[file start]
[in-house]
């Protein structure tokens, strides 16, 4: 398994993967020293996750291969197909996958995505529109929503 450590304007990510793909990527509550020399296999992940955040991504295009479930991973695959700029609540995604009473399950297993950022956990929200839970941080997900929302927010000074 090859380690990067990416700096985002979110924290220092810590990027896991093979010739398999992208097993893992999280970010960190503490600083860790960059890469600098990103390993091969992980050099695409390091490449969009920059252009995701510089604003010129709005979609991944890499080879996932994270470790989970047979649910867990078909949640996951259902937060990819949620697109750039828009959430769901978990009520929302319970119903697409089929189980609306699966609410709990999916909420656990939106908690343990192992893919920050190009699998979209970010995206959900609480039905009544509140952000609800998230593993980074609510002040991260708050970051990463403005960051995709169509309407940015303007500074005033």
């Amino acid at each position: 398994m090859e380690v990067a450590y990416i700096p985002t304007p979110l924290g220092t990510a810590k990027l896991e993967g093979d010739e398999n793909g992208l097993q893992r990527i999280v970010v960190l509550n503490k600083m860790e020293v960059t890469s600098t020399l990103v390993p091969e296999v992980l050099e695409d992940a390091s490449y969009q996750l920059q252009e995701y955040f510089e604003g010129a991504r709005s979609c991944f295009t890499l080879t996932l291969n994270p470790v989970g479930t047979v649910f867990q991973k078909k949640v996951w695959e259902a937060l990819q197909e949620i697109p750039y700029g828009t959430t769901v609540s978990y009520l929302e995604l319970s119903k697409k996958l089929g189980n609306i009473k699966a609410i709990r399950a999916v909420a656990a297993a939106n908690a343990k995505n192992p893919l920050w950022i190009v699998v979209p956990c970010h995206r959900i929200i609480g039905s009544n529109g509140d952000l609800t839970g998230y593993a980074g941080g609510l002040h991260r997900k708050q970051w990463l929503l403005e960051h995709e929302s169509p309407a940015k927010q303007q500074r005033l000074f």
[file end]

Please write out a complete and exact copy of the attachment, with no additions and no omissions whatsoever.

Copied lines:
[in-house]
């Protein structure tokens, strides 16, 4: 398994993967020293996750291969197909996958995505529109929503 450590304007990510793909990527509550020399296999992940955040991504295009479930991973695959700029609540995604009473399950297993950022956990929200839970941080997900929302927010000074 090859380690990067990416700096985002979110924290220092810590990027896991093979010739398999992208097993893992999280970010960190503490600083860790960059890469600098990103390993091969992980050099695409390091490449969009920059252009995701510089604003010129709005979609991944890499080879996932994270470790989970047979649910867990078909949640996951259902937060990819949620697109750039828009959430769901978990009520929302319970119903697409089929189980609306699966609410709990999916909420656990939106908690343990192992893919920050190009699998979209970010995206959900609480039905009544509140952000609800998230593993980074609510002040991260708050970051990463403005960051995709169509309407940015303007500074005033």
């Amino acid at each position: 398994m090859e380690v990067a450590y990416i700096p985002t304007p979110l924290g220092t990510a810590k990027l896991e993967g093979d010739e398999n793909g992208l097993q893992r990527i999280v970010v960190l509550n503490k600083m860790e020293v960059t890469s600098t020399l990103v390993p091969e296999v992980l050099e695409d992940a390091s490449y969009q996750l920059q252009e995701y955040f510089e604003g010129a991504r709005s979609c991944f295009t890499l080879t996932l291969n994270p470790v989970g479930t047979v649910f867990q991973k078909k949640v996951w695959e259902a937060l990819q197909e949620i697109p750039y700029g828009t959430t769901v609540s978990y009520l929302e995604l319970s119903k697409k996958l089929g189980n609306i009473k699966a609410i709990r399950a999916v909420a656990a297993a939106n908690a343990k995505n192992p893919l920050w950022i190009v699998v979209p956990c970010h995206r959900i929200i609480g039905s009544n529109g509140d952000l609800t839970g998230y593993a980074g941080g609510l002040h991260r997900k708050q970051w990463l929503l403005e960051h995709e929302s169509p309407a940015k927010q303007q500074r005033l000074f």